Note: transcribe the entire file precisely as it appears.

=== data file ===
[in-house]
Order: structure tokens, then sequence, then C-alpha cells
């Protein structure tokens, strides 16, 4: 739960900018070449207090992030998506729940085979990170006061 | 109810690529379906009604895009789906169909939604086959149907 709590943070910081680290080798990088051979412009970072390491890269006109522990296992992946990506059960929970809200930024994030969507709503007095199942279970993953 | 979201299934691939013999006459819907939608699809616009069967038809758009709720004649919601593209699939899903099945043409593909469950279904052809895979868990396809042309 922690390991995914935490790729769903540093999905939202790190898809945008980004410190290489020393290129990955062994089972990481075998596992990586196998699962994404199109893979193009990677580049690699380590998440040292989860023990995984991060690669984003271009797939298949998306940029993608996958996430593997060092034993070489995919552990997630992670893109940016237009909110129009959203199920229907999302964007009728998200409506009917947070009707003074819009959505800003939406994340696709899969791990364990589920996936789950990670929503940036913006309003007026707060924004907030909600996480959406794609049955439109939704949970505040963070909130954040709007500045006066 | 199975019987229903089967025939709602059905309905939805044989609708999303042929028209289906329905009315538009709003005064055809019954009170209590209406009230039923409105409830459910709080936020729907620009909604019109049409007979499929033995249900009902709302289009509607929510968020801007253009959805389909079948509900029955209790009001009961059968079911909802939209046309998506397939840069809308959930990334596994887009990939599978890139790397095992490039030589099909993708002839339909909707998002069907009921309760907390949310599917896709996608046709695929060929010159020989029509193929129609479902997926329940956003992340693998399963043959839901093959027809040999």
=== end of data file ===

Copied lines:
[in-house]
Order: structure tokens, then sequence, then C-alpha cells
């Protein structure tokens, strides 16, 4: 739960900018070449207090992030998506729940085979990170006061 | 109810690529379906009604895009789906169909939604086959149907 709590943070910081680290080798990088051979412009970072390491890269006109522990296992992946990506059960929970809200930024994030969507709503007095199942279970993953 | 979201299934691939013999006459819907939608699809616009069967038809758009709720004649919601593209699939899903099945043409593909469950279904052809895979868990396809042309 922690390991995914935490790729769903540093999905939202790190898809945008980004410190290489020393290129990955062994089972990481075998596992990586196998699962994404199109893979193009990677580049690699380590998440040292989860023990995984991060690669984003271009797939298949998306940029993608996958996430593997060092034993070489995919552990997630992670893109940016237009909110129009959203199920229907999302964007009728998200409506009917947070009707003074819009959505800003939406994340696709899969791990364990589920996936789950990670929503940036913006309003007026707060924004907030909600996480959406794609049955439109939704949970505040963070909130954040709007500045006066 | 199975019987229903089967025939709602059905309905939805044989609708999303042929028209289906329905009315538009709003005064055809019954009170209590209406009230039923409105409830459910709080936020729907620009909604019109049409007979499929033995249900009902709302289009509607929510968020801007253009959805389909079948509900029955209790009001009961059968079911909802939209046309998506397939840069809308959930990334596994887009990939599978890139790397095992490039030589099909993708002839339909909707998002069907009921309760907390949310599917896709996608046709695929060929010159020989029509193929129609479902997926329940956003992340693998399963043959839901093959027809040999």